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Time In Japanese Architecture

Part 1 Dissertation 2002
Alexander Veal
Cardiff University Cardiff UK
Initial thoughts about this project began during my year in practice. The study begins with a review of key literary sources that address the subject of time in architecture and, in particular, in Japanese architecture. Drawing on themes discussed in the literature review and other sources, the specific relevance of time to Japan is examined. Discrete facors are identified for the persistence of this theme in the country's culture and hence in the formulation and experience of Japanese architecture.

The main part of the study isdivided into two sections. In the first, ways in which time is expressed in traditional architecture are investigated and the findings illustrated with a wide-variety of case-study examples. In the second section the work of Tadao Ando is discussed. With reference to two detailed case-studies, concepts of time, as they manifest themselves in his spiritual buildings, are analysed. In this way the role of traditional architecture as a precedent in Ando's work is investigated.

To summarised: the purpose of this study is to trace the role of time in Japanese architecture from its origins in traditional building forms to its present-day interpretation in the work of Tadao Ando. Consequently the importance of time to all architecture or 'place-making' might be made more evident.

Many of the concepts discussed in this dissertation are not measureable. Empirical data is therefore neither available or appropriate. Howver the work of others, as discussed in the literature review, forms a foundation and reference point for many of the arguments that are developed.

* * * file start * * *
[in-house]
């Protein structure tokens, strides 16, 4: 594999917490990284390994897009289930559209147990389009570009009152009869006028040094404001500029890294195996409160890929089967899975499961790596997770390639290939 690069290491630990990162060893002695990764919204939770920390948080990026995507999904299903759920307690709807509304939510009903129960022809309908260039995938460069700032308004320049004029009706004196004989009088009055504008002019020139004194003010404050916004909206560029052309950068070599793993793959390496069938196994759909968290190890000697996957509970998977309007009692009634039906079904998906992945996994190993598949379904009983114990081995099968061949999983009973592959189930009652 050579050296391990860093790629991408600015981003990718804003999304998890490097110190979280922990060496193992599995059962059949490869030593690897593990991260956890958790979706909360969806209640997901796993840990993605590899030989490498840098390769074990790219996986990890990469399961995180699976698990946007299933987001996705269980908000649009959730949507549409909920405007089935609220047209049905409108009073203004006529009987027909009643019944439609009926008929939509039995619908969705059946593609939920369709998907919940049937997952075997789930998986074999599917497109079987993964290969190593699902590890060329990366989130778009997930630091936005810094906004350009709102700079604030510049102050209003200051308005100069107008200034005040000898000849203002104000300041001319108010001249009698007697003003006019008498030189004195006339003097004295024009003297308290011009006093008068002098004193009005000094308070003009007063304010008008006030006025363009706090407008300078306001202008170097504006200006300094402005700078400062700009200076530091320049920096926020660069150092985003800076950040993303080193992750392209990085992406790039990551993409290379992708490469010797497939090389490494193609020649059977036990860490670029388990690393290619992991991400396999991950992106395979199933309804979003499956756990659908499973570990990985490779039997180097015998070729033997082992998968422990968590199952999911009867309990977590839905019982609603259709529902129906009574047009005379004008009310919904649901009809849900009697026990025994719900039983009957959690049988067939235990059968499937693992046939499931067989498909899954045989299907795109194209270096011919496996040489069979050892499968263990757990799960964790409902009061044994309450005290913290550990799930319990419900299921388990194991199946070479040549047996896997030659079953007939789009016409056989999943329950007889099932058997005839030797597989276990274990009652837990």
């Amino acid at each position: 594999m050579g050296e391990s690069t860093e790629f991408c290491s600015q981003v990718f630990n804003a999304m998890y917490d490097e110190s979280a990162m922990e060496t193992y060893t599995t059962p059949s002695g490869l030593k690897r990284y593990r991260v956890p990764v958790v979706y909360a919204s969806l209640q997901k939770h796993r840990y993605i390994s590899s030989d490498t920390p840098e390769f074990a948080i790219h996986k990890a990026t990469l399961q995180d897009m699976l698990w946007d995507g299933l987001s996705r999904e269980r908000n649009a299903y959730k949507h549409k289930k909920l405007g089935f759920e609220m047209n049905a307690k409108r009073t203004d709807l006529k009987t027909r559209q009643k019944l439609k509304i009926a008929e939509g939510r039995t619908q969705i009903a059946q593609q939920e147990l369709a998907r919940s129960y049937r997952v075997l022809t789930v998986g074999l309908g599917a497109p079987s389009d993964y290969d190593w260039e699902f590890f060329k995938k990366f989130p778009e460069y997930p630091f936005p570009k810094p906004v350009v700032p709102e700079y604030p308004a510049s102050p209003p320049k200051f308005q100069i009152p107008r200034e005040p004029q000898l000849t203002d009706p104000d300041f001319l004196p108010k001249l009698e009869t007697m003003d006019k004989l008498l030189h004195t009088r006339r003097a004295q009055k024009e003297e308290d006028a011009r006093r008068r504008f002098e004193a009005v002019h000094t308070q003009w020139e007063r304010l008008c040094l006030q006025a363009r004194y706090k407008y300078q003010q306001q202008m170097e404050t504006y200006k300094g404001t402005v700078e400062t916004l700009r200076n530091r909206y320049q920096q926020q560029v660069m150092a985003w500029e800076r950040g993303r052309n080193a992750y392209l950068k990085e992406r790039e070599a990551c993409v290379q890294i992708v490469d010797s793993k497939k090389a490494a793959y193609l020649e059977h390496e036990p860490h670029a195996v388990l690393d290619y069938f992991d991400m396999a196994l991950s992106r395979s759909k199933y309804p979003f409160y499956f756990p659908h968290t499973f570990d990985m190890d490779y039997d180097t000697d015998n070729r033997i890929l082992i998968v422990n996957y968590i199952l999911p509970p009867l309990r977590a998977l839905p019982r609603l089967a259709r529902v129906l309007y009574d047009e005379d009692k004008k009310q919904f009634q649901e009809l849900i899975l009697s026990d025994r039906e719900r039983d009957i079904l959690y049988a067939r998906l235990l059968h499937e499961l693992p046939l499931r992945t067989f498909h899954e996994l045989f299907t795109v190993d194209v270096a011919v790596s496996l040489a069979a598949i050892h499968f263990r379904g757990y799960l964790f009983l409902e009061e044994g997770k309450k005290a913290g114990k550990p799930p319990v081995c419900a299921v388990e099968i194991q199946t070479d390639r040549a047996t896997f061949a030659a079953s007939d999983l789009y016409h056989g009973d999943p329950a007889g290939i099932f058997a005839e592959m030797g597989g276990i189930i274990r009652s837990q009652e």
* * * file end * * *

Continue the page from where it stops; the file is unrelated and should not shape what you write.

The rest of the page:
Nevertheless time in architecture cannot be discussed purposefully without the benefit of personal experience. Time in architecture implies movement though space, both personally and by the natural forces that surround and inhabit a building. The discussion of many of the buildings is therefore based on personal experience and illustrated with photographs taken by the author during a study visit to Japan.

Alexander Veal


Alex Veal has been an outstanding student throughout his time at the Welsh School of Architecture. His dissertation, tutored by Richard Weston, received the highest mark in the year of 2001-2002. His research was assisted by the award of the T Alwyn Lloyd Memorial Travelling Scholarship which he received for his excellent work in the first degree. He used this to travel to Japan to undertake first-hand studies of the key buildings and sites. This has contributed significantly to the quality of the study. He is, in addition, a talented designer and was one of nine students awarded a Distinction this year.

2002
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